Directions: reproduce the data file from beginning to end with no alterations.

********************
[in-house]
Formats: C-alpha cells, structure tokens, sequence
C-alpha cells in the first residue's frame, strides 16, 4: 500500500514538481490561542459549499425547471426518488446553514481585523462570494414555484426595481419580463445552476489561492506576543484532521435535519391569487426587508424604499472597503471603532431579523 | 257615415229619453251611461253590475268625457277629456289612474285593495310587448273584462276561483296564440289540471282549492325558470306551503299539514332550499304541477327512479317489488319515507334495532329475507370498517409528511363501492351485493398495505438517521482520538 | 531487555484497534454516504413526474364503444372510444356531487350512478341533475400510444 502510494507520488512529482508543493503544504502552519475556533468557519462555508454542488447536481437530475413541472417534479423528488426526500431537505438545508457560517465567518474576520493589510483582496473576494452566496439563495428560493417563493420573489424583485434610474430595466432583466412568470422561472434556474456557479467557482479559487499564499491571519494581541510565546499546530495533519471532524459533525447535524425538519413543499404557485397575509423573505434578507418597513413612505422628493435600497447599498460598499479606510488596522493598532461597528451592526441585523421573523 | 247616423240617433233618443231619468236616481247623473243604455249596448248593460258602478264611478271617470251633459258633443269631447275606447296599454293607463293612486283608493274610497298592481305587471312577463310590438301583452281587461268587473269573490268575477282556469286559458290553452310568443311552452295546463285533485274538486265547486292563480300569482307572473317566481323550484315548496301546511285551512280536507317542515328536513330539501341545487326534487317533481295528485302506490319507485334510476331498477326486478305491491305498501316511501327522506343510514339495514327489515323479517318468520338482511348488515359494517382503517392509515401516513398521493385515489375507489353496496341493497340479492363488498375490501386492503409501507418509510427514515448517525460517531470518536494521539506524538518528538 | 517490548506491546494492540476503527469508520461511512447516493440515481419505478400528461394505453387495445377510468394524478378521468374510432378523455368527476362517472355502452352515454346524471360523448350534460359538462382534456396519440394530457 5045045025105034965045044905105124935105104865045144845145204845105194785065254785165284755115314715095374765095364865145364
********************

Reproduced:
[in-house]
Formats: C-alpha cells, structure tokens, sequence
C-alpha cells in the first residue's frame, strides 16, 4: 500500500514538481490561542459549499425547471426518488446553514481585523462570494414555484426595481419580463445552476489561492506576543484532521435535519391569487426587508424604499472597503471603532431579523 | 257615415229619453251611461253590475268625457277629456289612474285593495310587448273584462276561483296564440289540471282549492325558470306551503299539514332550499304541477327512479317489488319515507334495532329475507370498517409528511363501492351485493398495505438517521482520538 | 531487555484497534454516504413526474364503444372510444356531487350512478341533475400510444 502510494507520488512529482508543493503544504502552519475556533468557519462555508454542488447536481437530475413541472417534479423528488426526500431537505438545508457560517465567518474576520493589510483582496473576494452566496439563495428560493417563493420573489424583485434610474430595466432583466412568470422561472434556474456557479467557482479559487499564499491571519494581541510565546499546530495533519471532524459533525447535524425538519413543499404557485397575509423573505434578507418597513413612505422628493435600497447599498460598499479606510488596522493598532461597528451592526441585523421573523 | 247616423240617433233618443231619468236616481247623473243604455249596448248593460258602478264611478271617470251633459258633443269631447275606447296599454293607463293612486283608493274610497298592481305587471312577463310590438301583452281587461268587473269573490268575477282556469286559458290553452310568443311552452295546463285533485274538486265547486292563480300569482307572473317566481323550484315548496301546511285551512280536507317542515328536513330539501341545487326534487317533481295528485302506490319507485334510476331498477326486478305491491305498501316511501327522506343510514339495514327489515323479517318468520338482511348488515359494517382503517392509515401516513398521493385515489375507489353496496341493497340479492363488498375490501386492503409501507418509510427514515448517525460517531470518536494521539506524538518528538 | 517490548506491546494492540476503527469508520461511512447516493440515481419505478400528461394505453387495445377510468394524478378521468374510432378523455368527476362517472355502452352515454346524471360523448350534460359538462382534456396519440394530457 5045045025105034965045044905105124935105104865045144845145204845105194785065254785165284755115314715095374765095364865145364